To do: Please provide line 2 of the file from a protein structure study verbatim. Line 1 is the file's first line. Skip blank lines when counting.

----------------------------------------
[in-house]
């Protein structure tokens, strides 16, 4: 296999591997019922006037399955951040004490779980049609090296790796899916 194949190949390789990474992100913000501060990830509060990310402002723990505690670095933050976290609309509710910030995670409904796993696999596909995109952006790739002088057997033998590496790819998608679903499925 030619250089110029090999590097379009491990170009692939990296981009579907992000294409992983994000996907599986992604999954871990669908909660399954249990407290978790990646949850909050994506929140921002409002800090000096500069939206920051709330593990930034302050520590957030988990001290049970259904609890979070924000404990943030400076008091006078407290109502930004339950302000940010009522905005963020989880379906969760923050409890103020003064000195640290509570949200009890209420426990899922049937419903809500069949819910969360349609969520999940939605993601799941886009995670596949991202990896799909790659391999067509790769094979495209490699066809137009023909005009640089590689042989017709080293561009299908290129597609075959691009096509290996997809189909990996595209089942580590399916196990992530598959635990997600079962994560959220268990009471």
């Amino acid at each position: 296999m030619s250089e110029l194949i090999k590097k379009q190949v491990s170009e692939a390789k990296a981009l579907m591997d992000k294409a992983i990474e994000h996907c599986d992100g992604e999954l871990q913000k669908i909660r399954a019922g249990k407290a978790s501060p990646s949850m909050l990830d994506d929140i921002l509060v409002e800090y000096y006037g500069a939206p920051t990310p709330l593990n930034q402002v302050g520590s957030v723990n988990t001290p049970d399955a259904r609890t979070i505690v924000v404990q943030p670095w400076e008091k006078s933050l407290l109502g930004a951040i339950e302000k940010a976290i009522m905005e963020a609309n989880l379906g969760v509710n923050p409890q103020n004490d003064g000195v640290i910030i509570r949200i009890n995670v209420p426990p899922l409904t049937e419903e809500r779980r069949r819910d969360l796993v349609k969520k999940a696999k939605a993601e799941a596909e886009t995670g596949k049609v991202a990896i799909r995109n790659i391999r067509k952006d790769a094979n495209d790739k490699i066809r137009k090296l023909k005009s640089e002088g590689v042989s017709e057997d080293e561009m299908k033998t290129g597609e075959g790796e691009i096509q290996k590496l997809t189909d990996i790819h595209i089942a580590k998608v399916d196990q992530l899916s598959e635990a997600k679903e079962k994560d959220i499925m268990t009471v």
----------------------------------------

């Protein structure tokens, strides 16, 4: 296999591997019922006037399955951040004490779980049609090296790796899916 194949190949390789990474992100913000501060990830509060990310402002723990505690670095933050976290609309509710910030995670409904796993696999596909995109952006790739002088057997033998590496790819998608679903499925 030619250089110029090999590097379009491990170009692939990296981009579907992000294409992983994000996907599986992604999954871990669908909660399954249990407290978790990646949850909050994506929140921002409002800090000096500069939206920051709330593990930034302050520590957030988990001290049970259904609890979070924000404990943030400076008091006078407290109502930004339950302000940010009522905005963020989880379906969760923050409890103020003064000195640290509570949200009890209420426990899922049937419903809500069949819910969360349609969520999940939605993601799941886009995670596949991202990896799909790659391999067509790769094979495209490699066809137009023909005009640089590689042989017709080293561009299908290129597609075959691009096509290996997809189909990996595209089942580590399916196990992530598959635990997600079962994560959220268990009471």